I read first and foremost because that exercise alone gives me great pleasure.
I write because I happen to be weird enough to believe I can fractionally add to the excitement of reading.
It is a great delight for me to stumble across a new word neatly slotted in the midst of a mind-blowing sentence, just like it is a wonderful experience for me to discover a different, exciting employment of a common word.
I read because I love to consume all there is from the written word – whether through traditional or non-traditional work, real or surreal … be it information, education or entertainment. I find all of this in books, newspapers, magazines, posters, even public notices.
All these avenues not only help quench my insatiable desire to grab something and read, but I find that I also become a better writer, just from experiencing the written work of others.
But I would not hoodwink myself into believing that ours is a reading generation. It is far from it. Even I, the self-proclaimed reader, do not read half as much as I need to.
Go to Exclusive Books on a month end-okay, scratch that – go to Exclusive Books during December when almost everybody has got their bonuses and ask them how many customers bought books. Then quickly take a walk to a nearby liquor store and see if you will even get a moment’s attention from the busy salespeople there to find out how many crates of beer walked out that day.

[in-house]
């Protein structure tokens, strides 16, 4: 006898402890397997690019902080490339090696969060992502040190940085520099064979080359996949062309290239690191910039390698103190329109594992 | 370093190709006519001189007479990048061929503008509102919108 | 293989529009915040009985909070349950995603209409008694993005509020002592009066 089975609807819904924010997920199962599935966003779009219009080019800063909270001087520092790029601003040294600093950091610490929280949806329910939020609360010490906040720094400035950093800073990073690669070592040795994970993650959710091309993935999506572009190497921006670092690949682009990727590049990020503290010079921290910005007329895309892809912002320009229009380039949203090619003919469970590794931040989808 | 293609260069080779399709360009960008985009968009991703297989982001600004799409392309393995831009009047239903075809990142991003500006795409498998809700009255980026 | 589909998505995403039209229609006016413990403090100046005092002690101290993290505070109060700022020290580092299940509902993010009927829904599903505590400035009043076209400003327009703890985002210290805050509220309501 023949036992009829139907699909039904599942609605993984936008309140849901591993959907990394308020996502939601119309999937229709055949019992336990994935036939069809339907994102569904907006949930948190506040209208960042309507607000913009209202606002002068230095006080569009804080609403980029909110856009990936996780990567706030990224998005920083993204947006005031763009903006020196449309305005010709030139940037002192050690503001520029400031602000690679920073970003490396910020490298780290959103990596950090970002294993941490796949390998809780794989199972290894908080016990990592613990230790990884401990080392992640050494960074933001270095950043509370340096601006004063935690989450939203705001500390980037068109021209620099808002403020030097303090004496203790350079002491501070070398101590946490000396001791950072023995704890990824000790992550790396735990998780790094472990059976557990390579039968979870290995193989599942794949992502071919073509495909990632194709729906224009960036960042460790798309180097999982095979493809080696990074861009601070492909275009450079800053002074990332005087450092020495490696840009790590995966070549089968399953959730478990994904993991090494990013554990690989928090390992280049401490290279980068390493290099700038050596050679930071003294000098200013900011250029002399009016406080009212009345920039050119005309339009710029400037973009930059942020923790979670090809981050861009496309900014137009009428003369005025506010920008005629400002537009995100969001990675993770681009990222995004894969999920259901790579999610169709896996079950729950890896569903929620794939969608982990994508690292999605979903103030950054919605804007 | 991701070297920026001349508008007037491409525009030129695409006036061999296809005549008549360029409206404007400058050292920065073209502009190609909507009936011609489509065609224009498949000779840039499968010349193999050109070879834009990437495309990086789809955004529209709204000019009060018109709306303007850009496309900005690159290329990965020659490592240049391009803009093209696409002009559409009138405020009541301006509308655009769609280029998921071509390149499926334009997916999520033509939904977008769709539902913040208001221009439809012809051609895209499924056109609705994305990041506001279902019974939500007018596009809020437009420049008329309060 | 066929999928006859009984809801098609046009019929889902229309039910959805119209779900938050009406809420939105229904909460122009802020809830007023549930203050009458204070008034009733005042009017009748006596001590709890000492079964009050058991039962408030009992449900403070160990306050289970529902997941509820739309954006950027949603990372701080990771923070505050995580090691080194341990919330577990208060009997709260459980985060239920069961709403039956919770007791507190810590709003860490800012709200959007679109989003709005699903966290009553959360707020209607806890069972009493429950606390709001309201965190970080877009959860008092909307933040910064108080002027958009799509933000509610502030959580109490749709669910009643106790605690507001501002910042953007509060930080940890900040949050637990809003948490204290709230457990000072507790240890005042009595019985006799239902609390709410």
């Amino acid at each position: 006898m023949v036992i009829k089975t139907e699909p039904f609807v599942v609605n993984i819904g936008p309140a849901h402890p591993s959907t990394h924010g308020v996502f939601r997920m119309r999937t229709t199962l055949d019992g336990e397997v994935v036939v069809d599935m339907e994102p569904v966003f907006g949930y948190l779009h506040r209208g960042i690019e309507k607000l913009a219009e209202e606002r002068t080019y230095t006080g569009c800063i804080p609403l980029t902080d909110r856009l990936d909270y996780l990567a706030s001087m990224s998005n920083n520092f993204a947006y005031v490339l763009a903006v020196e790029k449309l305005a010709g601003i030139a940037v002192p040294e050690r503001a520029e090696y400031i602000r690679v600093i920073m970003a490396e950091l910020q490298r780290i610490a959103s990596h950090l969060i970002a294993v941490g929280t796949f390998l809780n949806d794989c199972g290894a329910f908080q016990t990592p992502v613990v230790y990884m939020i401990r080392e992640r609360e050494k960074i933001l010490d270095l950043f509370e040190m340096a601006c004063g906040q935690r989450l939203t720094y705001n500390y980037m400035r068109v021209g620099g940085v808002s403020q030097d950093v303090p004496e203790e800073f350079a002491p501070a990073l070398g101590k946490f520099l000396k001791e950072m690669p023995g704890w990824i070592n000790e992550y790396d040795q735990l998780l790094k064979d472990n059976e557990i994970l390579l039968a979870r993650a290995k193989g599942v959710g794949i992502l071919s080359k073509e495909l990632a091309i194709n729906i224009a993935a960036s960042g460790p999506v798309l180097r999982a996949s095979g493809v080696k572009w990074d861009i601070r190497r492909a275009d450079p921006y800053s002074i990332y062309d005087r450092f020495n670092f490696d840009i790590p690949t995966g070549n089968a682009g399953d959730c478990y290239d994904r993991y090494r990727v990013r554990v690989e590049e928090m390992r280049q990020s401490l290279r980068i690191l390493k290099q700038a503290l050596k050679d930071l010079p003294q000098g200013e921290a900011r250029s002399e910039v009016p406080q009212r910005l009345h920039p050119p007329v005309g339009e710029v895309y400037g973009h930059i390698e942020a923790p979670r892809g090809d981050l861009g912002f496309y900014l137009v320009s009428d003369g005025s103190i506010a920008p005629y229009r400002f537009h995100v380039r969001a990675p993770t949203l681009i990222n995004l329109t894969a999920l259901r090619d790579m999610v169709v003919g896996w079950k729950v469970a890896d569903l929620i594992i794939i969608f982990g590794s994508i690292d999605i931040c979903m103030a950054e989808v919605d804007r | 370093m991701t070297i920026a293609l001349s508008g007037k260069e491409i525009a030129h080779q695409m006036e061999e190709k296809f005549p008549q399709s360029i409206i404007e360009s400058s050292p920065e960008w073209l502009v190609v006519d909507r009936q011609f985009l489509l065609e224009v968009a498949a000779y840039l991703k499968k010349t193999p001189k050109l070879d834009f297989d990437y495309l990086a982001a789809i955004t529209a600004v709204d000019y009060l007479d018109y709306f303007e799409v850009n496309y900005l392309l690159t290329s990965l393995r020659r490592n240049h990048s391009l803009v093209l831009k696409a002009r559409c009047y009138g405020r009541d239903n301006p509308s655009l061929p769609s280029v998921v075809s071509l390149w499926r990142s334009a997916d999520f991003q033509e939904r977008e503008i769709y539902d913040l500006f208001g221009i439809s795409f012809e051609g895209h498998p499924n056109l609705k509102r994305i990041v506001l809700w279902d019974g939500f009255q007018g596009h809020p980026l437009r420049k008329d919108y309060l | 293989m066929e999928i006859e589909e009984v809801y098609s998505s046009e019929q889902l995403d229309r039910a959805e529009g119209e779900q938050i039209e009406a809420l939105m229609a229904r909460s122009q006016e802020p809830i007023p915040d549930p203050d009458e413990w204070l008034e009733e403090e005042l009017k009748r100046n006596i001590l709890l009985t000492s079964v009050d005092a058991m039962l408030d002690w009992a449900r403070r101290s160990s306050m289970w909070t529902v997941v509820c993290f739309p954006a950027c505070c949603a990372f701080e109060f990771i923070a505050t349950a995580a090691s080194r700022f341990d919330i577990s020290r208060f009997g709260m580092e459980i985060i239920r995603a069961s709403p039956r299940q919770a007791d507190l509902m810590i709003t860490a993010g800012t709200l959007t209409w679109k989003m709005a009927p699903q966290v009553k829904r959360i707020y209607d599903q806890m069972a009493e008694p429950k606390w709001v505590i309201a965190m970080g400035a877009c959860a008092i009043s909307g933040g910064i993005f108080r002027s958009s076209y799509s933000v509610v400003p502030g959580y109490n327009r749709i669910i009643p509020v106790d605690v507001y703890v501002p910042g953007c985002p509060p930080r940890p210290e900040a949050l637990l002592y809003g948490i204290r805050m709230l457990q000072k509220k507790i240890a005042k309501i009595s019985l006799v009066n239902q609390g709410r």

Why is this? Why are people not as interested in books and reading as they are in other aspects of life?
Well, maybe we should ask writers if they write material adequately exciting to get everybody crazy about reading.
If the answer is affirmative, then perhaps publishers must tell us why these exciting books we write all the time have not been commercially exploited with enough vigour so as to increase readership (and revenue for starving writers!).
If the answer is negative, then we must wonder why we are still in the business of writing if our work is not at a point where everybody who must read, actually reads.
I believe as a novelist I must take some degree of responsibility – even feel a bit ashamed – when it is said that many high school learners can’t read or write properly.
I feel responsible simply because I am a practising member of the literary world which seemingly has little no impact whatsoever on the youth of today; and I feel ashamed because, let’s face it, if the youth does not read, who will I be writing for?
And therefore the question persists, dear writer, and it is a simple one: why do we feel we still need to write if we can’t win the hearts and minds of young people and get them reading?
Ed. Our columnist writes in his personal capacity.